The Good2Go station will have separate diesel and gasoline fueling islands, Lichti said. The store probably will have 10-15 employees and be open from early morning to late at night, he said.

Brandon Lichti, who is Tim’s nephew, will be the Geneva store manager.

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Geneva City Administrator Kyle Svec speaks during a groundbreaking ceremony for a new convenience store/truck stop and motel on the north edge of town Friday.

Tim Lichti said he sees a lot of potential in the location, which is on the west side of the highway and south of R Street.

The company intends for the store to serve not just highway travelers, but the local population, as well, Tim Lichti said.

“We’re going to depend on both the highway traffic and the local traffic,” he said.

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State and local dignitaries and project officials dig in at a groundbreaking ceremony celebrating plans for a new convenience store/truck stop and motel on the north edge of Geneva Friday, April 30, 2021.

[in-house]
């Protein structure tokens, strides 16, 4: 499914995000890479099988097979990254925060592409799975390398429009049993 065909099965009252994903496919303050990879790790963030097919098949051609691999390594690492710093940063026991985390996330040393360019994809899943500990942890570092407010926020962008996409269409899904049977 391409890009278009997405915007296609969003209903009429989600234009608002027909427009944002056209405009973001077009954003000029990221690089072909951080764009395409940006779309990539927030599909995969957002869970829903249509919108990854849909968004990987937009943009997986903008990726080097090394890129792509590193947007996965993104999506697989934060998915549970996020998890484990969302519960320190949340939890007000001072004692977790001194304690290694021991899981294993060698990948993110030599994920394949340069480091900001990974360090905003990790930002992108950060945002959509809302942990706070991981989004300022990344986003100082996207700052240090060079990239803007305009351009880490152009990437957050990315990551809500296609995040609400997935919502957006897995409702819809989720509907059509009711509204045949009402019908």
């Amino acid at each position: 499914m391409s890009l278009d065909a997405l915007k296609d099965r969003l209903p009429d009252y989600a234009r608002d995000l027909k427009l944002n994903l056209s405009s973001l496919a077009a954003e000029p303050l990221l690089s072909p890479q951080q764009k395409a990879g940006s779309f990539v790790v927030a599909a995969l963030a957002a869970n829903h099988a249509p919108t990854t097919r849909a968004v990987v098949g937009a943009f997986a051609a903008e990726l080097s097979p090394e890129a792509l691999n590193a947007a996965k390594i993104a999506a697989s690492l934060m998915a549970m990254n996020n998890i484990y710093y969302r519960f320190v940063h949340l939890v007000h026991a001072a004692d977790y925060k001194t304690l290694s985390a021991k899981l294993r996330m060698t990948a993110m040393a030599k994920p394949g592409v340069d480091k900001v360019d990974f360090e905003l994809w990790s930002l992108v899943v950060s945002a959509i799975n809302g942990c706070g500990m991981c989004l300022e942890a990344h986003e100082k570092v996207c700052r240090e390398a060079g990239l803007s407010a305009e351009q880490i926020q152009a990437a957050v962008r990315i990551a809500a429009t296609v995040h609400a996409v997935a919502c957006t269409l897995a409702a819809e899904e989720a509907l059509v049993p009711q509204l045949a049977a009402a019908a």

Next door to the south will stand a new 12-room motel to be built by developer Walter Aschoff of Osmond, who is in the construction business and has initiated motel projects in other Nebraska communities.

Tim Lichti said that while the Good2Go and motel businesses will be separate, he and Aschoff have agreed that Good2Go employees will handle responsibilities related to checking in motel guests — which will reduce the amount of labor needed to keep the motel operating.

“It’ll be good for us, too,” Lichti said.

Kamler said the overall project, which is being referred to as “Genesis Drive,” has taken about 2 ½ years to put together — and everyone involved is hoping it leads to additional commercial and eventually residential development filling in to the south along the west side of the highway.

The development is possible because area farmer Robert Galusha was willing to sell the community about 34 acres of his land to help Geneva grow, Kamler said.

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People visit following a groundbreaking ceremony celebrating plans for a new convenience store/truck stop and motel at U.S. Highway 81 and R Street on the north edge of Geneva Friday, April 30, 2021.